This is the attitude I brought with me when moving to the Middle East. For reasons I'm not yet sure of, I think I was invested in believing that wearing the abaya (with or without the veil) was a form of power in a specific cultural context. I quickly discovered that the abaya was not only a religious marker, but also a marker of class and nation. Some women have abayas that are distinguished by ornate beading and sequins at the end of the sleeve, and these can be quite expensive. Other women have something more like 'home-spun' abayas, perhaps indicating an inability to afford anything more elaborate. And then there are non-Muslim women who wear the abaya because it is the tradition they must follow as workers for a Muslim family. The latter, however, are usually dressed in little better than a head-covering and what often looks like pajamas. The look they have on their faces will never be lost from my memory. The vast majority of the time, I am convinced it is nothing short of the look of a slave.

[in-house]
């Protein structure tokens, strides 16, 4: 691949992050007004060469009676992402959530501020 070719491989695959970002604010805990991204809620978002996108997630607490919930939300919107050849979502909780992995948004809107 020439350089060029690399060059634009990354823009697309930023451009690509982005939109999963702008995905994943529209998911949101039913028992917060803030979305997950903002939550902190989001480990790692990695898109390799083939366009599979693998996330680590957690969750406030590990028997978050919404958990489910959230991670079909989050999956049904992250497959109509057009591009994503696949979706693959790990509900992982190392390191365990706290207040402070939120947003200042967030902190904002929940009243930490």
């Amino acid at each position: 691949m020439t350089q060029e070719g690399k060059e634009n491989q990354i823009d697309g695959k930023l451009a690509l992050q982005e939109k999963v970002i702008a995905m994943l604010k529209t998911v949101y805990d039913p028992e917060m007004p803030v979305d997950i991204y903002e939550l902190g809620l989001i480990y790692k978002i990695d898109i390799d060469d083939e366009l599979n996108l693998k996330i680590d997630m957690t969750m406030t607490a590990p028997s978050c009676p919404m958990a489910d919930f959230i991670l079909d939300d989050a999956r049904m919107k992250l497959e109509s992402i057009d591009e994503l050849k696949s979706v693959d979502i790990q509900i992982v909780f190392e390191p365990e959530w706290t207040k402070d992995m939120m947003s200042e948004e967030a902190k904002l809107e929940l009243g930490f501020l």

This brings me to the idea of power...After conversations with quite a number of people, other expats who have lived here or in the Gulf region for several years and who have developed very close friendships with some very well-off citizens of this country, I have changed my mind about the idea of the abaya as a form of power. That is to say that the idea is much more complicated. I have heard stories of families whose sons gang rape their housemaid as a matter of occasional fun. I have heard of the bodies of housemaids that are found dumped and decomposing in the desert. I have heard of the women--mother and her daughters--who beat their maid with hairbrushes and sticks for no offense at all. I hate to say it, but the first of these doesn't surprise me. It has happened since time began, and it continues to happen everywhere in the world. The last example is certainly not limited to this country, but I can see how and why it goes unnoticed. As my friend explained to me: "They beat their maid because she's the only damn person they have any power over."